If you are considering a bank account for trust, consider accounts that offer competitive interest rates and do not have minimum fees or minimum balances. Visit several financial institutions to determine which institution and type of account is best for you.


When You Lose Trust in the Trustee: How A Beneficiary Can Enforce A Trust

As a recent article explains, sometimes trustees do not do what they are supposed to. Sometimes trustees make mistakes in carrying out their duties while other times, they knowingly fail to comply with the terms of the trust. If you are the beneficiary of a trust, there may be some things you can do to ensure that the trustee follows the terms of the trust.

Because a trust is created by a legal document, each trust contains rights and duties that are legally enforceable. If a trustee has not followed the terms of the trust, he or she is considered to be in breach of his or her duties. There are several steps a beneficiary should take when he or she believes that the trustee of his or her trust is in breach.

The first step that a beneficiary should take is to review the trust documents. The beneficiary should be certain of what the terms of the trust are before he or she confronts the trustee concerning an alleged breach. Often, discrepancies over the behavior of a trustee are based on misunderstandings about what the trust documents actually say.

If you have consulted the trust documents and still believe that your trustee is in breach of his or her duties, speak with the trustee first. A majority of trust issues can be resolved through proper communication. If communication does not solve your problem, review the trust document to determine what the procedure for replacing trustees is. Although each trust is different, many trusts contain a provision that allows for the relatively easy replacement of a trustee.

Even the Wiseguys: Gandolfini’s Disastrous Estate Plan

After “Sopranos” actor James Gandolfini’s unexpected death at the age of 51, a recent article has described his estate plan as disastrous. Americans should take this opportunity to learn from the mistakes in Gandolfini’s estate plan in order to avoid making the same mistakes themselves.

James Gandolfini
James Gandolfini (Photo credit: Wikipedia)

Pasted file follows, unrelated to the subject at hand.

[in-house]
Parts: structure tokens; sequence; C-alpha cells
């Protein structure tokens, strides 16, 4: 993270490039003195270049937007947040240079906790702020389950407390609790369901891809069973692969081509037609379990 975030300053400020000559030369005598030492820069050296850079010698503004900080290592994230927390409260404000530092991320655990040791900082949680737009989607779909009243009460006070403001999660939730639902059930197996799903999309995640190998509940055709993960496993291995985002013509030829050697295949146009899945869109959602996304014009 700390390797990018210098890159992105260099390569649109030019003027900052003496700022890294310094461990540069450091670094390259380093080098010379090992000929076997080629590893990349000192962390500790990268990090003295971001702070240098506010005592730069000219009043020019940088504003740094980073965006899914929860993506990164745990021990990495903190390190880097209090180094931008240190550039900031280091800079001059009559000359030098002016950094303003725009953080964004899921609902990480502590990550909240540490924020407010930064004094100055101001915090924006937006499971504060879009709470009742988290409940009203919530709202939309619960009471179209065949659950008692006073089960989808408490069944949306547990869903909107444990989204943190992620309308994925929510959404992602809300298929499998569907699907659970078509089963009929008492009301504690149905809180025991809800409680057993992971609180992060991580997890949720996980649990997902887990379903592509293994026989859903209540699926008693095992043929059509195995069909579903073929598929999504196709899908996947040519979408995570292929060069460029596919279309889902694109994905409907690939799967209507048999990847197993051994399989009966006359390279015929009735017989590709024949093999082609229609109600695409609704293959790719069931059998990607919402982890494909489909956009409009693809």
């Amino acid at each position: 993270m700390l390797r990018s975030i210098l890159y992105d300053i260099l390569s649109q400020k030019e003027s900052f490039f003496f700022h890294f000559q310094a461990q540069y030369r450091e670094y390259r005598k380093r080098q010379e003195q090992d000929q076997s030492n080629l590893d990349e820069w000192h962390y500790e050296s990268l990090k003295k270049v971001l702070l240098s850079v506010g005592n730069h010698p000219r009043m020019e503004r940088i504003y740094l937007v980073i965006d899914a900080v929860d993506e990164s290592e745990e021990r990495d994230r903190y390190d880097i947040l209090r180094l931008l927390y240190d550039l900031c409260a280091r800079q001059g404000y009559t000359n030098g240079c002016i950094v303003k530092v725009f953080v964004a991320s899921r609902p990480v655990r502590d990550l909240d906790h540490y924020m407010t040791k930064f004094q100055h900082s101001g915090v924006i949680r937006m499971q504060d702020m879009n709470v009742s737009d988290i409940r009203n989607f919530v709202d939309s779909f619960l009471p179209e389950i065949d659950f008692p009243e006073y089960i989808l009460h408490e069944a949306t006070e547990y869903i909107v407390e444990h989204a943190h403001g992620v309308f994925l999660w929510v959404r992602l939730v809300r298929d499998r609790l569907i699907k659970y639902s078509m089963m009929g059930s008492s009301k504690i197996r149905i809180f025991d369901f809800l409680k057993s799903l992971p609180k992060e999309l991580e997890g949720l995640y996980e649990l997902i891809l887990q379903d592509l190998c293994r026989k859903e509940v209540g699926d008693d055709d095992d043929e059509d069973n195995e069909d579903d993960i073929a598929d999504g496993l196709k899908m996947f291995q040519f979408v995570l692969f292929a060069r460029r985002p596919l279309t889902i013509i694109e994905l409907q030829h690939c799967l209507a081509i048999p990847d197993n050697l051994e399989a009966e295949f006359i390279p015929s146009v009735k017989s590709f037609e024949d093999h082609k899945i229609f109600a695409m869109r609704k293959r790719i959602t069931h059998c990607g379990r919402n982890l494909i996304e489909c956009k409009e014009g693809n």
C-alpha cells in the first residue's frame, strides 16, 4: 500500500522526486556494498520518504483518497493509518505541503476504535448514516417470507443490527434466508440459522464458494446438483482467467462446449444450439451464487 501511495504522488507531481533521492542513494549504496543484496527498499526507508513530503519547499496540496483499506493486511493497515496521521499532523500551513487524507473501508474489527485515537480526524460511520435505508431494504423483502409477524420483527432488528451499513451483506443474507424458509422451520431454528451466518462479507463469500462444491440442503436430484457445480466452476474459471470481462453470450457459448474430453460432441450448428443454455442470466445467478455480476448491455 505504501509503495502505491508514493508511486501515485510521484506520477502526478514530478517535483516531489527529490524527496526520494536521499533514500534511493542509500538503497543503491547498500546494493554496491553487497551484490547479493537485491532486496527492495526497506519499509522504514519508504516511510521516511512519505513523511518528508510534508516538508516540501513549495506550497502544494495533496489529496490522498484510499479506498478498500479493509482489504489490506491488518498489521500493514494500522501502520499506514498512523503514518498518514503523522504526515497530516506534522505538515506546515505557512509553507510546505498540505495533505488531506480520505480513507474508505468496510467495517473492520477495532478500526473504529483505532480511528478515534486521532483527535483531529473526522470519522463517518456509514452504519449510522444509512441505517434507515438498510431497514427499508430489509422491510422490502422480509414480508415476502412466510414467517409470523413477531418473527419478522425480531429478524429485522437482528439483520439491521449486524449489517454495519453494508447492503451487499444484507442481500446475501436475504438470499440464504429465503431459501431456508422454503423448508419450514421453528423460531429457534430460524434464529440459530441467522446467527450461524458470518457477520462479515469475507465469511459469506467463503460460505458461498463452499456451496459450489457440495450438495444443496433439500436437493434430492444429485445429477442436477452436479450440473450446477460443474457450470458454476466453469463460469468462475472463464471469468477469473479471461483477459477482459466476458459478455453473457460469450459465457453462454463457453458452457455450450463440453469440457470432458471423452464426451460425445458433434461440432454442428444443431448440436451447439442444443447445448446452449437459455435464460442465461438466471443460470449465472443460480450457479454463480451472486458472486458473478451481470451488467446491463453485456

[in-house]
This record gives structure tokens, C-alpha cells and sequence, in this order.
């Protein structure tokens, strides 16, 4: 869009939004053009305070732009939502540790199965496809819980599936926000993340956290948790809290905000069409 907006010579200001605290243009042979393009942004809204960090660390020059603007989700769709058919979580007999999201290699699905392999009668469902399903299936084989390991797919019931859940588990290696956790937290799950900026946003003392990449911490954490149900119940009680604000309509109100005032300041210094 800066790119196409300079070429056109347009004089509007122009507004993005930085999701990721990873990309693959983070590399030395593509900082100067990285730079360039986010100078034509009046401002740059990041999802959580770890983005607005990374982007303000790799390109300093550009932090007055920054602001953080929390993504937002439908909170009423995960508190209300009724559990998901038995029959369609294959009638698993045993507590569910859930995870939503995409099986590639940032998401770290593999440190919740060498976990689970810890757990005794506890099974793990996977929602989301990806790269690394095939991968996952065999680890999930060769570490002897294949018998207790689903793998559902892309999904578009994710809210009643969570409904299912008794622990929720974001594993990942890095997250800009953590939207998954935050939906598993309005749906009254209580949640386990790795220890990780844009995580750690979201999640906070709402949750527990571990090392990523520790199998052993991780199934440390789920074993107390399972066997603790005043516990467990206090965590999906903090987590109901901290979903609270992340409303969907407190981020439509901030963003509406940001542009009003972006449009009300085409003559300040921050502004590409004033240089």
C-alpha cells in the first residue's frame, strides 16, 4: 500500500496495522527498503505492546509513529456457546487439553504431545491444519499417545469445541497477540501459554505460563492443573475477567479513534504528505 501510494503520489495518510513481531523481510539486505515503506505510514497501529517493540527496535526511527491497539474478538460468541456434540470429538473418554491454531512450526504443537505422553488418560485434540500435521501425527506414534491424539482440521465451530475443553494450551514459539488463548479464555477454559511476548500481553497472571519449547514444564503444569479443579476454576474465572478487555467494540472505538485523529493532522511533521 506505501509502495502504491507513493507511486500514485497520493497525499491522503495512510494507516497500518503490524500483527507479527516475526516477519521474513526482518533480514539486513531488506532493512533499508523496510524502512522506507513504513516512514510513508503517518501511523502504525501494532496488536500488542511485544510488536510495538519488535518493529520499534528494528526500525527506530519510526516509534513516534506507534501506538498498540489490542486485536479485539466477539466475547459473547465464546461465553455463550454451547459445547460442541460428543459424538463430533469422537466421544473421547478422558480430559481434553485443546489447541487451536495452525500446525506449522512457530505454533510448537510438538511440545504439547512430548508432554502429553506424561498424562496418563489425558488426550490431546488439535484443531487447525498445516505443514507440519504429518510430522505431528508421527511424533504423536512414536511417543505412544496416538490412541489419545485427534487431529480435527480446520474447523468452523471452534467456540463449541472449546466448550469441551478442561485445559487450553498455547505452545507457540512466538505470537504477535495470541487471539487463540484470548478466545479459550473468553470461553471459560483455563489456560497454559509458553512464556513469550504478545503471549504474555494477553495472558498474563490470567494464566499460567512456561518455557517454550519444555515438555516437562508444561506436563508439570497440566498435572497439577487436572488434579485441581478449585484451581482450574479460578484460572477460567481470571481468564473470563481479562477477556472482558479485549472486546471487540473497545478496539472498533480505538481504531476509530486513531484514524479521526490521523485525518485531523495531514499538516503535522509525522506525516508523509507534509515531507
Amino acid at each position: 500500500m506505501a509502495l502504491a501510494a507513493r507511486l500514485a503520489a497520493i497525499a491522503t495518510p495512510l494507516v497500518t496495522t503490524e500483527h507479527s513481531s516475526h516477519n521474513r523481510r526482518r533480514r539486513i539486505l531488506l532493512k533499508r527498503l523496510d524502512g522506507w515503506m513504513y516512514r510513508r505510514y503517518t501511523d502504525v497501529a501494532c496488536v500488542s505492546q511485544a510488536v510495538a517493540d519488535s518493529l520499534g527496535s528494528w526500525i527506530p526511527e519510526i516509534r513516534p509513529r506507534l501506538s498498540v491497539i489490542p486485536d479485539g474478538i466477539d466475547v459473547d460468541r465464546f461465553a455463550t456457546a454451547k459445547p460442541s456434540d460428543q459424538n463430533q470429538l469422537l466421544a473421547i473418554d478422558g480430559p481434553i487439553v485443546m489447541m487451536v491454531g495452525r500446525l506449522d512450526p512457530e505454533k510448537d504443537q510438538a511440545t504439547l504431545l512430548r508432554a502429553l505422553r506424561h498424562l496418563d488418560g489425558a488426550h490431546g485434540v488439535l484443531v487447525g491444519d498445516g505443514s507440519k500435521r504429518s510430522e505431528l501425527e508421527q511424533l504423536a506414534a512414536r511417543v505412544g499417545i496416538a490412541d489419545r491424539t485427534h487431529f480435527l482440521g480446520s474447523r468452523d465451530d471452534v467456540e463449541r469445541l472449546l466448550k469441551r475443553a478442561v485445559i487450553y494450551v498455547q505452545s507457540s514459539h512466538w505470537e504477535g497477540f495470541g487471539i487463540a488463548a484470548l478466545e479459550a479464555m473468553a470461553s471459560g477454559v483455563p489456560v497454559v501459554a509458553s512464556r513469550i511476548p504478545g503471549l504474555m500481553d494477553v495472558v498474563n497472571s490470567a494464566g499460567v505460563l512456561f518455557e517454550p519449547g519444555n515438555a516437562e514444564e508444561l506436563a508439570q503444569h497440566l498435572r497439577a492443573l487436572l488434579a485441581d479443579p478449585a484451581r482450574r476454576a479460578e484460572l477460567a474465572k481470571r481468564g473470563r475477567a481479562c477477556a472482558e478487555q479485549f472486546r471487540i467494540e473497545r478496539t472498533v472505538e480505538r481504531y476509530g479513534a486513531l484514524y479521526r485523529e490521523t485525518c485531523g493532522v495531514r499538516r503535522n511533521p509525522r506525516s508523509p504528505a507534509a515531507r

According to the report, an estimated $30 million of Gandolfini’s $70 million estate will be paid out in taxes. There are many methods through which Americans can avoid a similar fate. These methods are all rooted in proper estate planning, which can dramatically reduce, or even eliminate, the tax burden on your estate.

One way to avoid a large tax bill is through the establishment of trust vehicles. Current federal law allows individuals to transfer $5.25 million into an irrevocable trust without having to pay gift tax on that amount. Married couples can combine their tax-free amounts to make a total of $10.5 million. The different types of trust accounts you may choose include marital trusts, life insurance trusts, and special needs trusts.

It is also important to update your estate plan as the size and characteristics of your estate and family change. Constant updates will also allow your estate to stay current with tax laws.

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For Better or Worse: Estate Planning for Same-Sex Spouses

As a recent article explains, the United States Supreme Court’s recent ruling on same-sex marriage will radically alter estate planning for same-sex married couples.

taking their first steps as a legally married ...
(Photo credit: ehoyer)

Prior to the decision, thousands of federal laws available to married couples were not available to same-sex married couples due to the Federal Defense of Marriage Act (“DOMA”), which defined marriage as between a man and a woman. By striking down DOMA, the United States Supreme Court suddenly made thousands of federal estate planning tools available to same-sex married couples.

One of these tools is portability. Portability allows a surviving spouse to utilize the unused portion of his or her deceased spouse’s estate tax exclusion. Portability was made permanent in the new 2012 tax law. In order to use the unused portion of your spouse’s estate tax exemption, the surviving spouse needs to have the executor of the deceased spouse’s estate transfer the unused exclusion, as this is not automatic.

Another estate planning maneuver that will now be available to same-sex married couples is gift-splitting. Every year, federal law allows each individual to gift $14,000 per year, per recipient, to as many recipients as they wish. Any amount gifted over the yearly gift-tax exclusion counts against a person’s lifetime gift tax exclusion. Married spouses, however, can combine their gift amount in order to jointly gift $28,000 to a single recipient.